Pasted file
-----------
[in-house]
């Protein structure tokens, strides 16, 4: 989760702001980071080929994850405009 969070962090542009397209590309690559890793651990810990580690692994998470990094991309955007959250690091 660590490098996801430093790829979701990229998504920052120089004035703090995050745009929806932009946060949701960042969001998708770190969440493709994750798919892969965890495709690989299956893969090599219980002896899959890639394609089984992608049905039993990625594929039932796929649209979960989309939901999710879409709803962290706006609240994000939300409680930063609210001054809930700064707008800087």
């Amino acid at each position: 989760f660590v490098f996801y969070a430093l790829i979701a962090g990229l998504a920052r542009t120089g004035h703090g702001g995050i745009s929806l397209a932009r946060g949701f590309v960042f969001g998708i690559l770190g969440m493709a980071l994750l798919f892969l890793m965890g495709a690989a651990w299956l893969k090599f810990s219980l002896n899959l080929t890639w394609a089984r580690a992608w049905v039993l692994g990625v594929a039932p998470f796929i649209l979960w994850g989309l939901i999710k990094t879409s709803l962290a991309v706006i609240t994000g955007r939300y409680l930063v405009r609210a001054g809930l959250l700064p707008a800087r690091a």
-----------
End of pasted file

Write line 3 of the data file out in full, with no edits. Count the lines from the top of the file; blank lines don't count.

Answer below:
């Amino acid at each position: 989760f660590v490098f996801y969070a430093l790829i979701a962090g990229l998504a920052r542009t120089g004035h703090g702001g995050i745009s929806l397209a932009r946060g949701f590309v960042f969001g998708i690559l770190g969440m493709a980071l994750l798919f892969l890793m965890g495709a690989a651990w299956l893969k090599f810990s219980l002896n899959l080929t890639w394609a089984r580690a992608w049905v039993l692994g990625v594929a039932p998470f796929i649209l979960w994850g989309l939901i999710k990094t879409s709803l962290a991309v706006i609240t994000g955007r939300y409680l930063v405009r609210a001054g809930l959250l700064p707008a800087r690091a």